Along with the foregoing challenges to the validity of the ordinance certain questions of its construction are raised. It is contended that club transactions are not sales and so not subjected to tax. We have no doubt that the levy falls upon the price of food served in a club the same as upon the cost of a meal in a restaurant. A sale is defined for the purposes of the present ordinance *Page 349 as "any transfer of title or possession or both, exchange or barter, license to use or consume, conditional or otherwise, in any manner or by any means whatsoever for a consideration, or any agreement therefor. . . ." (Section 1a.)

    A club transaction is surely a "transfer of . . . possession . . . for a consideration. . . ." The ordinance carries its own definition. We are, therefore, unconcerned with the technical requisites, urged by counsel, of a sale at common law, or with the meaning of the same term in the special context of other enactments, such as the Brooks High License Law and the Mercantile License Tax Act construed in the cases cited:Klein v. Livingston Club, 177 Pa. 224; Union League v. Ransley,39 Pa. Super. 514; Com. v. Meyers, 62 Pa. Super. 223. Our latest pronouncement, not restricted to the construction of any statute, is that "the ordinary meaning of a 'sale' is a transfer . . . of title to property for a consideration. These requisite elements are present when a member of a club orders a drink and pays for it. The club corporation purchases liquor and resells it just as any other vendor; the only difference is that its customers are limited to its membership": Benner v. Tacony Athletic Association,328 Pa. 577, 580. Far from indicating an intent to adopt a more restricted meaning, the definition of the present ordinance takes an even broader ground when it includes as a sale "any transfer of . . . possession . . . for a consideration." Moreover, fiscal measures, such as the present, are to be strictly construed against exemptions: Callery's Appeal,272 Pa. 255, 272.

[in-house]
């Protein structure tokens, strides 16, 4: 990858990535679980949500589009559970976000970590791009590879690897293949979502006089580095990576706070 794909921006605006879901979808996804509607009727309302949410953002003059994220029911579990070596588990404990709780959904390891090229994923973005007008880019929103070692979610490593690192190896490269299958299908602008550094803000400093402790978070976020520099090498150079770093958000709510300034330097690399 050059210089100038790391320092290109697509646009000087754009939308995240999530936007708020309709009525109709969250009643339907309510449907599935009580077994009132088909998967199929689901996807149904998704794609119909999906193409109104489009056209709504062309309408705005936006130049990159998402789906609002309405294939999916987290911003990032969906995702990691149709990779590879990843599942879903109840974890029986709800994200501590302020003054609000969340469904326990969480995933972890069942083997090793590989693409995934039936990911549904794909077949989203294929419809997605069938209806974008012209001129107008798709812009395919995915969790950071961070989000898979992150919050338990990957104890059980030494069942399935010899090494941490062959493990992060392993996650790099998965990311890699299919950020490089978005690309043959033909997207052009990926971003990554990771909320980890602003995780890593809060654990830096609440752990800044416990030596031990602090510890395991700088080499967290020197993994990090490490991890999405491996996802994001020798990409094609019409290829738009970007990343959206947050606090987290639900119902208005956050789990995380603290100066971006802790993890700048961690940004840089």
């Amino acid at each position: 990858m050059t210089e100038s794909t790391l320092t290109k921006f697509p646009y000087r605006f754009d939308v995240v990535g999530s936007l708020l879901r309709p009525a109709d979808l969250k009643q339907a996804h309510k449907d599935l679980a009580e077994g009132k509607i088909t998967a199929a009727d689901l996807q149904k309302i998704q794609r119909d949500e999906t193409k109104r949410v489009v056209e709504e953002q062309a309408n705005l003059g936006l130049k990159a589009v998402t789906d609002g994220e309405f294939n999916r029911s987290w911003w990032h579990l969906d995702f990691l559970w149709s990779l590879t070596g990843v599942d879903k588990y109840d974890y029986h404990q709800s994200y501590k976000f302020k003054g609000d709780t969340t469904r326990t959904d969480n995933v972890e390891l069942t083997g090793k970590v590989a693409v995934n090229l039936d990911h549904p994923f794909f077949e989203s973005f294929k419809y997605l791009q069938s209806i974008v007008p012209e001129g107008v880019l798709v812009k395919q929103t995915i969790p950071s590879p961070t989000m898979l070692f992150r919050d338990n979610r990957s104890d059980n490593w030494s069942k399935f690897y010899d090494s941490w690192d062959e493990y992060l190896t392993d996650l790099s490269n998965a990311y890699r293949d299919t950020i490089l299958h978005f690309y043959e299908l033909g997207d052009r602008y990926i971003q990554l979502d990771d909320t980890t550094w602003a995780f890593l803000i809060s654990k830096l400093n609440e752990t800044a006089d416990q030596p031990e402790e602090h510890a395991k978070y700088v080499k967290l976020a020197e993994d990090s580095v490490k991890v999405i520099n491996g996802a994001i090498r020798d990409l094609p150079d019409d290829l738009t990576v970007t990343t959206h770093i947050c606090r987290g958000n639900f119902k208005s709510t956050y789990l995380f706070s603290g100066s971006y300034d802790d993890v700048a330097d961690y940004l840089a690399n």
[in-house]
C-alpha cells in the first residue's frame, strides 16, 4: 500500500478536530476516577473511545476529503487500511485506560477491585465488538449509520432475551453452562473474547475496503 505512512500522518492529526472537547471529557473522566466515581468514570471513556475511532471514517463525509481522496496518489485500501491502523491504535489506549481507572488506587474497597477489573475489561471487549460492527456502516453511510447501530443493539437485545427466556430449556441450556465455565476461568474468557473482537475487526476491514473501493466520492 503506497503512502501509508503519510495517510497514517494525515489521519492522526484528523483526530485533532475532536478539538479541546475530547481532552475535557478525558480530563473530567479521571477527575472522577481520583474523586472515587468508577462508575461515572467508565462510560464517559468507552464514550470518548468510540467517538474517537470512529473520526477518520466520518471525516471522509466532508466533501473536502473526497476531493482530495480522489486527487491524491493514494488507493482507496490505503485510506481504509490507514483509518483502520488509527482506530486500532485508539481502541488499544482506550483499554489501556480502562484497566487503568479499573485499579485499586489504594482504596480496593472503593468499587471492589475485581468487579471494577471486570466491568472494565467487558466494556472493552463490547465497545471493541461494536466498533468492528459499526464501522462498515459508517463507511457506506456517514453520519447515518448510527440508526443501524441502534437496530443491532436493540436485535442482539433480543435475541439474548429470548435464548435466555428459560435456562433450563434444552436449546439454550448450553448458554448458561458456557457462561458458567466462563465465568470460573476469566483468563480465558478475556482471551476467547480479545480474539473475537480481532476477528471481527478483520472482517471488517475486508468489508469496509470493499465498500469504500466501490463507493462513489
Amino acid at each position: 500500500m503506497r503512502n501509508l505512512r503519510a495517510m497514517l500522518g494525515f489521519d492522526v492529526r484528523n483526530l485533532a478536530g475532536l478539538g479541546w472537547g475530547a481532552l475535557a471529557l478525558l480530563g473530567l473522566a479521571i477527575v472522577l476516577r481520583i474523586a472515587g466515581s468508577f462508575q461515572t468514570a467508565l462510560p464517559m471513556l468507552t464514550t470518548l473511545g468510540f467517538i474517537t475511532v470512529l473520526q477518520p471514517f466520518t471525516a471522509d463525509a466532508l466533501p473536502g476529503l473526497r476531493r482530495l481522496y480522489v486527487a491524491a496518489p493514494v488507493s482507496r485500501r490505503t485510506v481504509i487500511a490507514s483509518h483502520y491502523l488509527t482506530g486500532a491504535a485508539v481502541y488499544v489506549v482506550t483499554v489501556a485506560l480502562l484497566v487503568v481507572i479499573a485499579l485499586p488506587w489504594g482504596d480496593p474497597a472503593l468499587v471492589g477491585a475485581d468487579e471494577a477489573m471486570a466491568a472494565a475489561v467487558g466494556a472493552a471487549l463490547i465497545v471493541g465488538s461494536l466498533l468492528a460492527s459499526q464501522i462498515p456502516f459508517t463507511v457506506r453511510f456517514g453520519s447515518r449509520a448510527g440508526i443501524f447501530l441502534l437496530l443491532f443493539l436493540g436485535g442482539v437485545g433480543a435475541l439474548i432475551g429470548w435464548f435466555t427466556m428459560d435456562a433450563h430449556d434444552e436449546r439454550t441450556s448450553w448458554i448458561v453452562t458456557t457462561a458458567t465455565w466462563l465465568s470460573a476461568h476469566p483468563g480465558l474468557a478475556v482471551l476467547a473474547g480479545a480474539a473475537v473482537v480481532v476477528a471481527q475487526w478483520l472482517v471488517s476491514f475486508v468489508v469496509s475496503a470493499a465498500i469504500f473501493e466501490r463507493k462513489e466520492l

The construction of section 2(c) is likewise questioned. It imposes a tax upon sales of "Food, drink (other than alcoholic beverages) and entertainment in restaurants, cafes and similar establishments, including in the amount of such receipts any cover or minimum or other charge made to patrons where the charge to the patron is one ($1) dollar or more, in which event the *Page 350 tax is imposed on the full amount of the charge to each such patron."

    The intention of the council seems to have been to exempt cover charges under one dollar and tax those over one dollar. The necessity for uniformity and the invalidity of any graduated tax make such exemption void; consequently "food, drink . . . and entertainment in restaurants, cafes and similar establishments, including in the amount of such receipts any cover or minimum or other charge . . ." are liable to taxation at the uniform rate.

    For the foregoing reasons we entered our order of March 23, 1938, shortly after the argument, affirming the decree at the cost of the appellants, pursuant to which order this opinion is now filed.

Document Info

Citation Numbers: 330 Pa. 342, 198 A. 889

Judges: OPINION BY MR. JUSTICE DREW, April 12, 1938:

Filed Date: 4/12/1938

Precedential Status: Precedential

Modified Date: 4/15/2017

Authorities (15)

Robbins v. Shelby County Taxing Dist. , 120 U.S. 489 ( 1887 )

Philadelphia & Southern SS Co. v. Pennsylvania , 122 U.S. 326 ( 1887 )

Leloup v. Port of Mobile , 127 U.S. 640 ( 1888 )

Crew Levick Co. v. Pennsylvania , 245 U.S. 292 ( 1917 )

Pierce Oil Corp. v. Hopkins , 264 U.S. 137 ( 1924 )

Monamotor Oil Co. v. Johnson , 292 U.S. 86 ( 1934 )

Commonwealth v. Harrisburg L. P. Co. , 284 Pa. 175 ( 1925 )

Peoples Nat. Gas Co. v. Pittsburgh , 317 Pa. 1 ( 1934 )

Turco Paint Varnish Co. v. Kalodner , 320 Pa. 421 ( 1936 )

Kelley v. Kalodner , 320 Pa. 180 ( 1935 )

Commonwealth v. Schuylkill Trust Co. , 315 Pa. 429 ( 1934 )

Benner v. Tacony A. A. , 328 Pa. 577 ( 1937 )

Commonwealth v. Globe Furnishing Co. , 324 Pa. 180 ( 1936 )

Beaver Co. Cooperative Assn.'s Appeal , 118 Pa. Super. 305 ( 1935 )

Baer's Appeal , 82 Pa. Super. 414 ( 1923 )

View All Authorities »

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Fallon Florist v. City of Roanoke , 190 Va. 564 ( 1950 )

Ainsworth v. Bryant , 34 Cal. 2d 465 ( 1949 )

Com. v. Wilsbach Distributors, Inc. , 513 Pa. 215 ( 1986 )

Swatara Twp. v. AUTO. BOWLING C., INC. , 419 Pa. 482 ( 1965 )

SULLIVAN v. Peters , 438 Pa. 460 ( 1970 )

Com. v. Eastern Motor Exp., Inc. , 398 Pa. 279 ( 1959 )

AMIDON v. Kane , 444 Pa. 38 ( 1971 )

Sterling v. Philadelphia , 378 Pa. 538 ( 1954 )

Fischer v. Pittsburgh , 178 Pa. Super. 16 ( 1955 )

Akers v. Handley , 238 Ind. 288 ( 1958 )

Com. v. Morris , 142 S.W.3d 654 ( 2004 )

University Club v. Pittsburgh , 440 Pa. 562 ( 1970 )

Commonwealth v. Eastman Kodak Co. , 385 Pa. 607 ( 1956 )

National Biscuit Co. v. Philadelphia , 374 Pa. 604 ( 1953 )

Commonwealth v. Sitkin's Junk Co. , 412 Pa. 132 ( 1963 )

Commonwealth v. National Biscuit Co. , 390 Pa. 642 ( 1957 )

Duquesne Club v. Pittsburgh , 170 Pa. Super. 426 ( 1952 )

HJ Heinz Co. v. Pittsburgh , 170 Pa. Super. 435 ( 1952 )

G. Fish v. Twp of Lower Merion, Aplt. ( 2015 )

Potter v. Armstrong , 110 Colo. 198 ( 1942 )